What is innovation? has 6 definitions including “something new or different introduced; the act of innovating; introduction of new things or methods”. I just confused by the marketing speak used by the OCE team in promoting Discovery08. Maybe I shouldn’t be surprised when I read the gibberish on the Ministry of Research & Innovation web site:

Places that invest in innovation, that stroke the creativity of people, that market their ideas most effectively will become the home to the most rewarding jobs, to the strongest economies and to the best quality of life. We want Ontario to be that place where innovation is inevitable.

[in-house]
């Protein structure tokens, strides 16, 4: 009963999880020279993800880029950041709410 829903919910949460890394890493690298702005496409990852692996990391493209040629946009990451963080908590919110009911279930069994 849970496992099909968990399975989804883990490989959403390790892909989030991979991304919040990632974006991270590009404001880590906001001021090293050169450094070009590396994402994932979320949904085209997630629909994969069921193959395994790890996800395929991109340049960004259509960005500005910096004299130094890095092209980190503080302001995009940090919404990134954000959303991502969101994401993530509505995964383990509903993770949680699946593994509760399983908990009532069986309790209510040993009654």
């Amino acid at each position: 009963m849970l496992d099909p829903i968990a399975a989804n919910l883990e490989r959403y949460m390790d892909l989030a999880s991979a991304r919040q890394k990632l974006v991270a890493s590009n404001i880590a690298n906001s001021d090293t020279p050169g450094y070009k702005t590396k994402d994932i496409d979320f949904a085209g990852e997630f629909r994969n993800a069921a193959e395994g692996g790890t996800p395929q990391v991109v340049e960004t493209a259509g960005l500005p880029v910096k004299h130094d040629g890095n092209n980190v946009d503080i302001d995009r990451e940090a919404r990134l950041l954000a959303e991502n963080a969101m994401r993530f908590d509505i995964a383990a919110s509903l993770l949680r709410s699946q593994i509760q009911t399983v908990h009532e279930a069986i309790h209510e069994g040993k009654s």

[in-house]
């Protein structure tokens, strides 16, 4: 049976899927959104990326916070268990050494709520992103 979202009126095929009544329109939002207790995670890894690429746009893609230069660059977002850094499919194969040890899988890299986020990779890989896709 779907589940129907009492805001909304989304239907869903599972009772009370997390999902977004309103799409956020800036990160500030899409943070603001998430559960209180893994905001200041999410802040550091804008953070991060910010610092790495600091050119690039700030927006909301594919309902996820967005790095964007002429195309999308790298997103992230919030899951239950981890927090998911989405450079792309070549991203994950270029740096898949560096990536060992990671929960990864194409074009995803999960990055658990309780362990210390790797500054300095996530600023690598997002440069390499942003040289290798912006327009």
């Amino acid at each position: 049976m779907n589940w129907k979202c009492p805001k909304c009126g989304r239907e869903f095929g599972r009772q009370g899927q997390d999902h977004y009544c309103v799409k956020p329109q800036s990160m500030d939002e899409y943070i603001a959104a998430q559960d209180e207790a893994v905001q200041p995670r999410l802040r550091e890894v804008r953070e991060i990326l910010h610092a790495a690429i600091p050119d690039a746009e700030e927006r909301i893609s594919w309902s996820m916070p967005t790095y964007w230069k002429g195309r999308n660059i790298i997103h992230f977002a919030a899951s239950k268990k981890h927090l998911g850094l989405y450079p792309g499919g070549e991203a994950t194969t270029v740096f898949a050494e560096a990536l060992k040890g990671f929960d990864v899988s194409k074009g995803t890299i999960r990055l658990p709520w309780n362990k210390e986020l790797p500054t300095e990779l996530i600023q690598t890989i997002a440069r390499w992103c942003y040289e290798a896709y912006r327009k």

While government involvement in my life is a series of tradeoffs, it’s great to know that at a provincial level there is support for the creation and commercialization of new technologies and business models. MRI supports MaRS, OCE and other organizations that support entrepreneurs, researchers and students with awareness, funding and policy.

What: Discovery08
How do you ride a curve that is yet to emerge? Or prepare for risks that have no name? Or create the next big thing when nothing is certain? Find out at OCE’s Discovery 2008, Canada’s premiere innovation and commercialization event. Be inspired, challenged and emboldened by influential thought leaders, daring visionaries, and over 1,500 delegates from every aspect of the innovation sector.
When: Monday, May 12, 2008 5:00 PM to Tuesday, May 13, 2008 4:00 PM
Where: Metro Toronto Convention Centre

255 Front Street West
Toronto, Ontario M5V 2W6 Canada